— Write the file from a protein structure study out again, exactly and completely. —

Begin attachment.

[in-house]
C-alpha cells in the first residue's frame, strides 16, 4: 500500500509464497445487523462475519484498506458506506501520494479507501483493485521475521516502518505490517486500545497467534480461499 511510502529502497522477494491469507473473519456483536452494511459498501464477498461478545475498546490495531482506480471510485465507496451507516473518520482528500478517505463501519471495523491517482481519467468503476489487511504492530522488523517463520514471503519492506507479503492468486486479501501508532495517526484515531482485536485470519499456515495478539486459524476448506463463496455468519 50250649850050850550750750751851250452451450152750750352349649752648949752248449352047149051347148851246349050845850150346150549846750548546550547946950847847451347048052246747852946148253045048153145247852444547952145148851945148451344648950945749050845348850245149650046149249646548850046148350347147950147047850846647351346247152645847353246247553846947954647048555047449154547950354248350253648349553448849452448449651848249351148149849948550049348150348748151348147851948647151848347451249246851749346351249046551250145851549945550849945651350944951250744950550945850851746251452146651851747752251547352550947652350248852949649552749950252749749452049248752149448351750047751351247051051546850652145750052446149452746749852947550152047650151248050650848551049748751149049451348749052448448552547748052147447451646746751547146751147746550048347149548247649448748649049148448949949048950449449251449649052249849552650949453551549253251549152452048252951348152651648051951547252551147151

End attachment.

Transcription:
[in-house]
C-alpha cells in the first residue's frame, strides 16, 4: 500500500509464497445487523462475519484498506458506506501520494479507501483493485521475521516502518505490517486500545497467534480461499 511510502529502497522477494491469507473473519456483536452494511459498501464477498461478545475498546490495531482506480471510485465507496451507516473518520482528500478517505463501519471495523491517482481519467468503476489487511504492530522488523517463520514471503519492506507479503492468486486479501501508532495517526484515531482485536485470519499456515495478539486459524476448506463463496455468519 50250649850050850550750750751851250452451450152750750352349649752648949752248449352047149051347148851246349050845850150346150549846750548546550547946950847847451347048052246747852946148253045048153145247852444547952145148851945148451344648950945749050845348850245149650046149249646548850046148350347147950147047850846647351346247152645847353246247553846947954647048555047449154547950354248350253648349553448849452448449651848249351148149849948550049348150348748151348147851948647151848347451249246851749346351249046551250145851549945550849945651350944951250744950550945850851746251452146651851747752251547352550947652350248852949649552749950252749749452049248752149448351750047751351247051051546850652145750052446149452746749852947550152047650151248050650848551049748751149049451348749052448448552547748052147447451646746751547146751147746550048347149548247649448748649049148448949949048950449449251449649052249849552650949453551549253251549152452048252951348152651648051951547252551147151